Modern Reality of the Asian American Dream Anonymous She kicks her dirty shoes off as soon as she gets home from her jog. Five bowls of white rice are placed on the table as usual. Never give someone a clock as a gift, her mother says, it means you wish for the end of someone’s life. After tossing and turning for an hour, she spends the rest of the night researching the chances of Asian Americans making it in Hollywood. Her mother says: Drinking hot water in the morning can detoxify everything. With a cup of hot water in her hand, she keeps her eyes on the TV as the news reports yet another case of physical assault against a fellow Asian American for coughing. In our culture, the number four is “unlucky,” her mother says, as it is pronounced similarly to “death.” Four million pairs of eyes follow her as she takes a seat in the empty back row. She will never be fully accepted by American society. White flowers are only used at funerals, her mother says. She knows the sweet talk from the White Boy is because she is exotic in his eyes. And so, she is always careful of her words and who she is speaking to. Do not forget about saving face, her mother says. Violence is never the answer, but she’s still taking self-defense classes. She knows they discriminate against her for the color of her skin, but she does not know why they discriminate against skin color. Do not buy from Brandy Melville, her mother says, their clothes were not meant for us.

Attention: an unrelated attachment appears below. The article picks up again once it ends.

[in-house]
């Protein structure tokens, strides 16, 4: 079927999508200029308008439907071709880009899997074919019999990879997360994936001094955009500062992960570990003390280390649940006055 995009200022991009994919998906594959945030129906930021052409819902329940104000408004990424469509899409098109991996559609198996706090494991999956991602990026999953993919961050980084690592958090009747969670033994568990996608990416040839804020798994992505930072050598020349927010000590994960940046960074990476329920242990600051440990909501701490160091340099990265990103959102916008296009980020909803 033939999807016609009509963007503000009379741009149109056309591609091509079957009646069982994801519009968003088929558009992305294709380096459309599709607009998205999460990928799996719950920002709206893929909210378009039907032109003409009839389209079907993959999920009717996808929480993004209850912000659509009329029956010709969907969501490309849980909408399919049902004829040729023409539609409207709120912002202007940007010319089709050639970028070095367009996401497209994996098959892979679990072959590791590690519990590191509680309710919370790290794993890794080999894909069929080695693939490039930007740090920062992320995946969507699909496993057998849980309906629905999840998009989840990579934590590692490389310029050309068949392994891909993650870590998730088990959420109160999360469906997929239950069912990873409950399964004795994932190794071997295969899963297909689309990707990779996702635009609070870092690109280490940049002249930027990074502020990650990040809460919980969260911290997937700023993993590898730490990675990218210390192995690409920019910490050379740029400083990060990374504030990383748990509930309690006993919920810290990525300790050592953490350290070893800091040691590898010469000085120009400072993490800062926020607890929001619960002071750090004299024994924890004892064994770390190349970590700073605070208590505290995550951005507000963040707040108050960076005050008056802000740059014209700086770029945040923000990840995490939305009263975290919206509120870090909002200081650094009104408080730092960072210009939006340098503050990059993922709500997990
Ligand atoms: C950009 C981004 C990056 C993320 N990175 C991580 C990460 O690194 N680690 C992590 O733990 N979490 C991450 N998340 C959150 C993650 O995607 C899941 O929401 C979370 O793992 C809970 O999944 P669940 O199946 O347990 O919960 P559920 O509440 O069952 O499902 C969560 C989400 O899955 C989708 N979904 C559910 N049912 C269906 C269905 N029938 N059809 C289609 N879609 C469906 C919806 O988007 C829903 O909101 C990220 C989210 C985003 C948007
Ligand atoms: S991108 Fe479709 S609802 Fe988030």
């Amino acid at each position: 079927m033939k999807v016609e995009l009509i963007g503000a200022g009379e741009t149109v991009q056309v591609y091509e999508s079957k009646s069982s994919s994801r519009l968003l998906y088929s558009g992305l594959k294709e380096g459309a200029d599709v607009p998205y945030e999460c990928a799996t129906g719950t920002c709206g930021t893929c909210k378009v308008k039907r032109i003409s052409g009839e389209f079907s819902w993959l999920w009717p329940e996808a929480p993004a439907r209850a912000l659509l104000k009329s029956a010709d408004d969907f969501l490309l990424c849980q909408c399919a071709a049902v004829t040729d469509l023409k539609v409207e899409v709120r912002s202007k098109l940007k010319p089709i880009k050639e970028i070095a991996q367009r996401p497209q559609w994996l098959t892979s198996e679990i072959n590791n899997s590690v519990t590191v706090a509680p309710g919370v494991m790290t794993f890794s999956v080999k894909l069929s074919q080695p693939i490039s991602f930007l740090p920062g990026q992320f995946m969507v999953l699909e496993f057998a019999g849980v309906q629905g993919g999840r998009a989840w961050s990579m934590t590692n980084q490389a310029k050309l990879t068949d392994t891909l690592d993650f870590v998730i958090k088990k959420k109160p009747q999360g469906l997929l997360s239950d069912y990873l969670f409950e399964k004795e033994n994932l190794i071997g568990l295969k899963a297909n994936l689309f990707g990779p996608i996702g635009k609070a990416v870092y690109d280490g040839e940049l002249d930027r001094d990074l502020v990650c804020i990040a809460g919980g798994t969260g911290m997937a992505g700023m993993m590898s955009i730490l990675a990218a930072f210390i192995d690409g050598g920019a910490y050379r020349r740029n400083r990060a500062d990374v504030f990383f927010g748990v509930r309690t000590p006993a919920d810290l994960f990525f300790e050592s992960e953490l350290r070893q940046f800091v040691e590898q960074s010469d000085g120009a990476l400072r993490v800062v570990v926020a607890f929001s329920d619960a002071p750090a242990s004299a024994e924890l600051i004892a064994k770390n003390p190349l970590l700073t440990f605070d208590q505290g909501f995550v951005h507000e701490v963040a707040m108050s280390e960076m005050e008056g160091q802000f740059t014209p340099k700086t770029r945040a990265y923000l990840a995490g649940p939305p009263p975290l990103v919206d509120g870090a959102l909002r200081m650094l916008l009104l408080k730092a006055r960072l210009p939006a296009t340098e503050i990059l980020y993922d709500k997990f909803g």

I’m 20 now, and I still don’t have a clear answer to what I consider “home.”



Throughout my life, I’ve always struggled with my cultural identity because I’m a third culture kid (TCK). TCKs are people who were raised in a culture other than their parents’ or the country of their nationality. Both of my parents are from Singapore, but I was born in New York City because of my dad’s job. I lived there for six years before I moved to Tokyo, where I lived for nine and a half years before I moved to Singapore as my dad retired. I graduated from high school in Singapore and moved to Melbourne for university, where I still am. Having grown up in different cultural environments, I’ve found myself having an identity crisis, especially when people ask me where I call “home.” Growing up in international schools complicated my cultural identity as I interacted with different cultures on a daily basis. My international school taught us to tolerate all differences, be it race, religion, background, etc. I was also taught to embrace and appreciate all cultures, specifically through days dedicated to celebrating cultures from around the world.